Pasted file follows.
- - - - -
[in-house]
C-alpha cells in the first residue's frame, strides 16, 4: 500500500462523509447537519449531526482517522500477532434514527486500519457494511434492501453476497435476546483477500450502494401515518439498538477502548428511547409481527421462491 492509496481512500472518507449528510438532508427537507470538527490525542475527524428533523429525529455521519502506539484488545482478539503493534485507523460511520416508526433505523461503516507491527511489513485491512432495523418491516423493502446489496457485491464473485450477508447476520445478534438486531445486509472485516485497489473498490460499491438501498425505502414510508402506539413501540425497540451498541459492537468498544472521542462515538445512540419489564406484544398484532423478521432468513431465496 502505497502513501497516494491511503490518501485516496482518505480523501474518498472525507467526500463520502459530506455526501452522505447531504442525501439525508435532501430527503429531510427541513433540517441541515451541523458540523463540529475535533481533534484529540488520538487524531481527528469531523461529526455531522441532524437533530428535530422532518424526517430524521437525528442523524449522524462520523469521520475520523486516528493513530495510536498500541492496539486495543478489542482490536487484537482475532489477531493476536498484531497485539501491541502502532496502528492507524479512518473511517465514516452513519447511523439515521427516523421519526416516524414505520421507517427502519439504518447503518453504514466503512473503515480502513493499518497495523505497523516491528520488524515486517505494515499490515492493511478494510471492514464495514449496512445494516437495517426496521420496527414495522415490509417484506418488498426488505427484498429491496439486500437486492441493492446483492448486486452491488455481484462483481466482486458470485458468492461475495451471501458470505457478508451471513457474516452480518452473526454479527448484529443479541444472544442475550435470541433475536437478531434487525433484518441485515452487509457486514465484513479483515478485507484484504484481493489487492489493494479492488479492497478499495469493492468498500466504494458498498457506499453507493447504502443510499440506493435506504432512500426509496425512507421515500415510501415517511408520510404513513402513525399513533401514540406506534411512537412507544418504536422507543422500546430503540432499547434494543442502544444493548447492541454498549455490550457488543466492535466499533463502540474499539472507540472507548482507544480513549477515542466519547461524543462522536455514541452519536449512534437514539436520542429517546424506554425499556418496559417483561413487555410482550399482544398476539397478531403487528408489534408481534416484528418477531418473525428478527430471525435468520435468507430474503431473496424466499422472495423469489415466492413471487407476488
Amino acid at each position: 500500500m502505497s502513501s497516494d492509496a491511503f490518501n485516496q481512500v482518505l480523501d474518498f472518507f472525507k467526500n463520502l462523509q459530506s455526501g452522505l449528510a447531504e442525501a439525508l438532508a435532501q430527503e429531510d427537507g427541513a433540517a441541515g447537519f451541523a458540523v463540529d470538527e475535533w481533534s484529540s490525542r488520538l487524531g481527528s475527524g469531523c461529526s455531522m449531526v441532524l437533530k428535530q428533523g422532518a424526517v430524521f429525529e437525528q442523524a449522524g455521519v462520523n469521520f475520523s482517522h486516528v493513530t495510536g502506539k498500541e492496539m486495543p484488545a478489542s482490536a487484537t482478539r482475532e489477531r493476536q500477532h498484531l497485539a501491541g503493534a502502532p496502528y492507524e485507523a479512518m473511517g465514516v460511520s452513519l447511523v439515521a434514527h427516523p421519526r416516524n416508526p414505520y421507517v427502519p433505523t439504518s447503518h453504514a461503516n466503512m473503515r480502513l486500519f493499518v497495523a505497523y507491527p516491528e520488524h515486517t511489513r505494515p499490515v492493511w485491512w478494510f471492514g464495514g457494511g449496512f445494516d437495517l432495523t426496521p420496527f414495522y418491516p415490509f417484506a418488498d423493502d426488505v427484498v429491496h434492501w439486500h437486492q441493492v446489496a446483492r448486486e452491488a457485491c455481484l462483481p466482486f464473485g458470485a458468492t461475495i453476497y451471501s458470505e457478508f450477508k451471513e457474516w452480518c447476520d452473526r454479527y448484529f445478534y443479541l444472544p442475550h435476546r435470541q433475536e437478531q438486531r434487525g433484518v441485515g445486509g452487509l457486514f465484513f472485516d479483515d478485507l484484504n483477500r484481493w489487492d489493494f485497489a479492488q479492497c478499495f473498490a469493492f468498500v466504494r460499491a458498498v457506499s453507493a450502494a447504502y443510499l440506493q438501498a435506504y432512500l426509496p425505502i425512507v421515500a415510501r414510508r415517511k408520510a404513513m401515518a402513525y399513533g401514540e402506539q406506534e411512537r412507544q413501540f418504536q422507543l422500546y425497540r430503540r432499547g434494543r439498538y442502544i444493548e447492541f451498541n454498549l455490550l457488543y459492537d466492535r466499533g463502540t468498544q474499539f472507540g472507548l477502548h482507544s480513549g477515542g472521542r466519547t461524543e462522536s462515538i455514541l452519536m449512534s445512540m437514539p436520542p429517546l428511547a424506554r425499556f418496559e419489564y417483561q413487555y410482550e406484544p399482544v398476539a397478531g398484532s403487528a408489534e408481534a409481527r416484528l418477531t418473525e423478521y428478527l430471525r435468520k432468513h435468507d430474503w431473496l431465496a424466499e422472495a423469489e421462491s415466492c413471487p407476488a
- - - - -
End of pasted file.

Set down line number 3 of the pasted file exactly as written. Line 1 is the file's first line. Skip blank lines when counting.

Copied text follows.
Amino acid at each position: 500500500m502505497s502513501s497516494d492509496a491511503f490518501n485516496q481512500v482518505l480523501d474518498f472518507f472525507k467526500n463520502l462523509q459530506s455526501g452522505l449528510a447531504e442525501a439525508l438532508a435532501q430527503e429531510d427537507g427541513a433540517a441541515g447537519f451541523a458540523v463540529d470538527e475535533w481533534s484529540s490525542r488520538l487524531g481527528s475527524g469531523c461529526s455531522m449531526v441532524l437533530k428535530q428533523g422532518a424526517v430524521f429525529e437525528q442523524a449522524g455521519v462520523n469521520f475520523s482517522h486516528v493513530t495510536g502506539k498500541e492496539m486495543p484488545a478489542s482490536a487484537t482478539r482475532e489477531r493476536q500477532h498484531l497485539a501491541g503493534a502502532p496502528y492507524e485507523a479512518m473511517g465514516v460511520s452513519l447511523v439515521a434514527h427516523p421519526r416516524n416508526p414505520y421507517v427502519p433505523t439504518s447503518h453504514a461503516n466503512m473503515r480502513l486500519f493499518v497495523a505497523y507491527p516491528e520488524h515486517t511489513r505494515p499490515v492493511w485491512w478494510f471492514g464495514g457494511g449496512f445494516d437495517l432495523t426496521p420496527f414495522y418491516p415490509f417484506a418488498d423493502d426488505v427484498v429491496h434492501w439486500h437486492q441493492v446489496a446483492r448486486e452491488a457485491c455481484l462483481p466482486f464473485g458470485a458468492t461475495i453476497y451471501s458470505e457478508f450477508k451471513e457474516w452480518c447476520d452473526r454479527y448484529f445478534y443479541l444472544p442475550h435476546r435470541q433475536e437478531q438486531r434487525g433484518v441485515g445486509g452487509l457486514f465484513f472485516d479483515d478485507l484484504n483477500r484481493w489487492d489493494f485497489a479492488q479492497c478499495f473498490a469493492f468498500v466504494r460499491a458498498v457506499s453507493a450502494a447504502y443510499l440506493q438501498a435506504y432512500l426509496p425505502i425512507v421515500a415510501r414510508r415517511k408520510a404513513m401515518a402513525y399513533g401514540e402506539q406506534e411512537r412507544q413501540f418504536q422507543l422500546y425497540r430503540r432499547g434494543r439498538y442502544i444493548e447492541f451498541n454498549l455490550l457488543y459492537d466492535r466499533g463502540t468498544q474499539f472507540g472507548l477502548h482507544s480513549g477515542g472521542r466519547t461524543e462522536s462515538i455514541l452519536m449512534s445512540m437514539p436520542p429517546l428511547a424506554r425499556f418496559e419489564y417483561q413487555y410482550e406484544p399482544v398476539a397478531g398484532s403487528a408489534e408481534a409481527r416484528l418477531t418473525e423478521y428478527l430471525r435468520k432468513h435468507d430474503w431473496l431465496a424466499e422472495a423469489e421462491s415466492c413471487p407476488a